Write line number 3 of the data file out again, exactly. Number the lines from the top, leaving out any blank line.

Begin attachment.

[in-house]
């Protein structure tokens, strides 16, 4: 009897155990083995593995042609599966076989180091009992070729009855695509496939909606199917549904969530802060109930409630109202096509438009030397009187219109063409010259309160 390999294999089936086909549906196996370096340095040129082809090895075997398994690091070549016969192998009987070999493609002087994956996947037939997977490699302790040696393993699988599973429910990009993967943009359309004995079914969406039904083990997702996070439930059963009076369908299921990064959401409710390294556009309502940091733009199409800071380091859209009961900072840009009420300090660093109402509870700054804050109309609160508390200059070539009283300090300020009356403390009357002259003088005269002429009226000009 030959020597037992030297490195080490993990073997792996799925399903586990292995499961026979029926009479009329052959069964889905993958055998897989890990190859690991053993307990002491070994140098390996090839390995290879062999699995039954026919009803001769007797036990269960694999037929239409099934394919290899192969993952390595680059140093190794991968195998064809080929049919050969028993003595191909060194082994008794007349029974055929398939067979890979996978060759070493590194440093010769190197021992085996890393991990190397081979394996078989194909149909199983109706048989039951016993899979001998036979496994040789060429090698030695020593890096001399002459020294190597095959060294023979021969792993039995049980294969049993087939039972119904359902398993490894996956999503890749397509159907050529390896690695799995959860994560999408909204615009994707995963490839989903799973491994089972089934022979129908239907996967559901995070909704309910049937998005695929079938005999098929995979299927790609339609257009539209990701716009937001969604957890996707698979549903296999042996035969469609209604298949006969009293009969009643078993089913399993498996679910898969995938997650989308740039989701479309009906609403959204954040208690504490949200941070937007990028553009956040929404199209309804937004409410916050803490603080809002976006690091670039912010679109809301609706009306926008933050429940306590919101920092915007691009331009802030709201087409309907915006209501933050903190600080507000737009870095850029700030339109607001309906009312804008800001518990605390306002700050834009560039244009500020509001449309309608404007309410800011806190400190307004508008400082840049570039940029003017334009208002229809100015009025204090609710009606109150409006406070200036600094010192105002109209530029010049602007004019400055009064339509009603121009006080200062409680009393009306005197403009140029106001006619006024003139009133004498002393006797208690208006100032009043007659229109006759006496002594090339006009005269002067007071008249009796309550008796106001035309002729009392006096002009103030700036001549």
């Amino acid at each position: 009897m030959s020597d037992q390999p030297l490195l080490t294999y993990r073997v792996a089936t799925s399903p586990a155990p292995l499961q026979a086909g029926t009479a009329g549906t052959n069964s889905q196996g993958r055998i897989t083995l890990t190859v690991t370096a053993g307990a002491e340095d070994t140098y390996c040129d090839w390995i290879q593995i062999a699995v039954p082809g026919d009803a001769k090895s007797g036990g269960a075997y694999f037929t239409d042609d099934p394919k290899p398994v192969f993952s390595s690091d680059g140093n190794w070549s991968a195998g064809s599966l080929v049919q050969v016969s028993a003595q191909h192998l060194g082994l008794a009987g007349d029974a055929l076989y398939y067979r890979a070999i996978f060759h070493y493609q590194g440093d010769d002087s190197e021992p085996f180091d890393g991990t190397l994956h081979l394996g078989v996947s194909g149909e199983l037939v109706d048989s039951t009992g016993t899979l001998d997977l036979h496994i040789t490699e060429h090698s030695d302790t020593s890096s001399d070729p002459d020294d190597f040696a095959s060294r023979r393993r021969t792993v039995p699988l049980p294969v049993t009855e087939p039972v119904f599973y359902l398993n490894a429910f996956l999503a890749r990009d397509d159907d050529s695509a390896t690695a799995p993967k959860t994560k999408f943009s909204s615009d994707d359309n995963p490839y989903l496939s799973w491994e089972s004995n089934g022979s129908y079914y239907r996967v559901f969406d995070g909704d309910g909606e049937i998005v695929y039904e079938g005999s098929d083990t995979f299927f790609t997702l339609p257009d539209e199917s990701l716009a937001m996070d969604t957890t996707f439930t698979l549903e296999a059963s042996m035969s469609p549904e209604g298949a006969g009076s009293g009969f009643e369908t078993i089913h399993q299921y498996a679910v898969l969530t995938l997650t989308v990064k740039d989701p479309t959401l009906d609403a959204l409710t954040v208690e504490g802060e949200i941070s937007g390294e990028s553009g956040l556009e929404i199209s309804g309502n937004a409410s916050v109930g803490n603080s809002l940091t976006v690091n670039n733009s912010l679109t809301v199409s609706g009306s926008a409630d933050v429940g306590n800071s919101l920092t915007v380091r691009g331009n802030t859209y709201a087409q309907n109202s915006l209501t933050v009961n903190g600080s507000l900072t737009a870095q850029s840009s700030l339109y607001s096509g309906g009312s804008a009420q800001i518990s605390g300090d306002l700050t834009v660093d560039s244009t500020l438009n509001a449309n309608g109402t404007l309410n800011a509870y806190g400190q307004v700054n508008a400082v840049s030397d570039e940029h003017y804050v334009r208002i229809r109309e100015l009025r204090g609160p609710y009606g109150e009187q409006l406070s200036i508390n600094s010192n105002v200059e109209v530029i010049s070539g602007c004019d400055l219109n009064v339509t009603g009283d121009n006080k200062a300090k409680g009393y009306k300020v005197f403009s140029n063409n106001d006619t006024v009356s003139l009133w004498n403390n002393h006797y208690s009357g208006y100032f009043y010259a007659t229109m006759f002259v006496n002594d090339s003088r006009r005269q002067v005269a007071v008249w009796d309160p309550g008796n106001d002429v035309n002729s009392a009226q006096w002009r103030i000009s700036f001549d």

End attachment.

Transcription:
């Amino acid at each position: 009897m030959s020597d037992q390999p030297l490195l080490t294999y993990r073997v792996a089936t799925s399903p586990a155990p292995l499961q026979a086909g029926t009479a009329g549906t052959n069964s889905q196996g993958r055998i897989t083995l890990t190859v690991t370096a053993g307990a002491e340095d070994t140098y390996c040129d090839w390995i290879q593995i062999a699995v039954p082809g026919d009803a001769k090895s007797g036990g269960a075997y694999f037929t239409d042609d099934p394919k290899p398994v192969f993952s390595s690091d680059g140093n190794w070549s991968a195998g064809s599966l080929v049919q050969v016969s028993a003595q191909h192998l060194g082994l008794a009987g007349d029974a055929l076989y398939y067979r890979a070999i996978f060759h070493y493609q590194g440093d010769d002087s190197e021992p085996f180091d890393g991990t190397l994956h081979l394996g078989v996947s194909g149909e199983l037939v109706d048989s039951t009992g016993t899979l001998d997977l036979h496994i040789t490699e060429h090698s030695d302790t020593s890096s001399d070729p002459d020294d190597f040696a095959s060294r023979r393993r021969t792993v039995p699988l049980p294969v049993t009855e087939p039972v119904f599973y359902l398993n490894a429910f996956l999503a890749r990009d397509d159907d050529s695509a390896t690695a799995p993967k959860t994560k999408f943009s909204s615009d994707d359309n995963p490839y989903l496939s799973w491994e089972s004995n089934g022979s129908y079914y239907r996967v559901f969406d995070g909704d309910g909606e049937i998005v695929y039904e079938g005999s098929d083990t995979f299927f790609t997702l339609p257009d539209e199917s990701l716009a937001m996070d969604t957890t996707f439930t698979l549903e296999a059963s042996m035969s469609p549904e209604g298949a006969g009076s009293g009969f009643e369908t078993i089913h399993q299921y498996a679910v898969l969530t995938l997650t989308v990064k740039d989701p479309t959401l009906d609403a959204l409710t954040v208690e504490g802060e949200i941070s937007g390294e990028s553009g956040l556009e929404i199209s309804g309502n937004a409410s916050v109930g803490n603080s809002l940091t976006v690091n670039n733009s912010l679109t809301v199409s609706g009306s926008a409630d933050v429940g306590n800071s919101l920092t915007v380091r691009g331009n802030t859209y709201a087409q309907n109202s915006l209501t933050v009961n903190g600080s507000l900072t737009a870095q850029s840009s700030l339109y607001s096509g309906g009312s804008a009420q800001i518990s605390g300090d306002l700050t834009v660093d560039s244009t500020l438009n509001a449309n309608g109402t404007l309410n800011a509870y806190g400190q307004v700054n508008a400082v840049s030397d570039e940029h003017y804050v334009r208002i229809r109309e100015l009025r204090g609160p609710y009606g109150e009187q409006l406070s200036i508390n600094s010192n105002v200059e109209v530029i010049s070539g602007c004019d400055l219109n009064v339509t009603g009283d121009n006080k200062a300090k409680g009393y009306k300020v005197f403009s140029n063409n106001d006619t006024v009356s003139l009133w004498n403390n002393h006797y208690s009357g208006y100032f009043y010259a007659t229109m006759f002259v006496n002594d090339s003088r006009r005269q002067v005269a007071v008249w009796d309160p309550g008796n106001d002429v035309n002729s009392a009226q006096w002009r103030i000009s700036f001549d």